City had to adjust to an uncharacteristically uncharacteristic night in midfield and played in a strange, slightly tentative first half.

Thom Harris


What did Ange Postecoglou say?

Postecoglou criticized the atmosphere around the club. He said: “I think the last 48 hours have revealed to me that the foundations are quite fragile. This is what I feel.

“The last 48 hours have revealed quite a lot to me. That’s okay, that just means I have to go back to the drawing board with a few things. Out (the club), in. It was an interesting exercise.

“I probably misread the situation on what I think is important in our effort to become a winning team. But that’s okay, that’s why I’m here.”


What did Pep Guardiola say?

Guardiola was reluctant to celebrate too much after Tuesday’s win. He said: “The players are not celebrating anything. Happy of course, relieved because we wanted to get to the last game.

“We know we have a job to do and the fans will of course support us.

“Now it’s Kudus, Antonio, Bowen, Ward-Prowse and Soucek with the adjustment pieces. Anything can happen.

“As I said earlier, to win Wimbledon, tennis players say that the serve to win is the most difficult. We have to prepare well, focus and try again.”


What’s next for Tottenham Hotspur?

Sunday, May 19 Sheffield United (H), Premier League, 4 p.m. UK, 11 a.m. ET

Spurs travel to Bramall Lane to face a bottom side who have conceded 54 goals at home this season. However, Sheffield United have lost just once at home to Spurs in the Premier League (January 2021), winning three and drawing one.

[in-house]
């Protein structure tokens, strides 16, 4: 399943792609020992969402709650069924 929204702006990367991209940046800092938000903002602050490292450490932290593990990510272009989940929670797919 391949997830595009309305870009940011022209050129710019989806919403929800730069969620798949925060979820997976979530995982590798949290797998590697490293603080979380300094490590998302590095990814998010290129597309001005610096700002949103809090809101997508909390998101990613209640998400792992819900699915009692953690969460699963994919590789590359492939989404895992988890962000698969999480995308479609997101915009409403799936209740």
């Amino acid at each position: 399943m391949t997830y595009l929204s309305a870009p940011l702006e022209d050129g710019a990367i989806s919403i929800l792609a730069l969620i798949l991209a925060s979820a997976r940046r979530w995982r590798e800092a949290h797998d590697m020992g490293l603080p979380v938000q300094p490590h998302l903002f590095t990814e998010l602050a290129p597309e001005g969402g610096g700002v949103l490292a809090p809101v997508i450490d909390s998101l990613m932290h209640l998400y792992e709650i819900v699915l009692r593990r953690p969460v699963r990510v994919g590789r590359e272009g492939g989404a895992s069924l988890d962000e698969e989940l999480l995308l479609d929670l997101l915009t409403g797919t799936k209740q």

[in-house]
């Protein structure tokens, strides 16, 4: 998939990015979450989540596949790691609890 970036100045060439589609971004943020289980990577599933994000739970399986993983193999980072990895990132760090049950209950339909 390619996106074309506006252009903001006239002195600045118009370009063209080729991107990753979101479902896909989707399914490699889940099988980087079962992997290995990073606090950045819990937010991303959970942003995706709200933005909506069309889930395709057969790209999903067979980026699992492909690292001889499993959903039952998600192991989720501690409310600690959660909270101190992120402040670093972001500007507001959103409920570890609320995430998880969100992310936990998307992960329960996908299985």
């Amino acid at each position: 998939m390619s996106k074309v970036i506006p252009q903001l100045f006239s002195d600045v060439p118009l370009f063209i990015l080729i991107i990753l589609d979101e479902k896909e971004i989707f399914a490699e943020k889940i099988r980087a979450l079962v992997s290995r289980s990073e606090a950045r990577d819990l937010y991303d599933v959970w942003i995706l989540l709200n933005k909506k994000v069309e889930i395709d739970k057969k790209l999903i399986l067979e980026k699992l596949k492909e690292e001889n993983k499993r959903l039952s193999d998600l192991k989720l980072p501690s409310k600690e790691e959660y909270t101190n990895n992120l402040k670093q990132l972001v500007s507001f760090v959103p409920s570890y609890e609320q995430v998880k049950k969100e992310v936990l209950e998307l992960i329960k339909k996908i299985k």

The reverse fixture in September was also a close one, with Posetcoglou’s side trailing late on. Richarlison and Dejan Kulusevski completed a 2-1 comeback for Spurs, who were trailing 1-0 until the 97th minute.

What’s next for Manchester City?

Sunday, May 19 West Ham United (H), Premier League, 4 p.m. UK, 11 a.m. ET

City face a West Ham side managed by David Moyes for the last time. Could it provide an upset?

Former Manchester United manager Moyes has a decent record against City, winning 15 of his 41 games against them (only Fulham have won more). West Ham, however, have a dreadful away record against City in the Premier League, losing their last seven games at the Etihad by an aggregate score of 15-4.


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(Top photo: Julian Finney/Getty Images)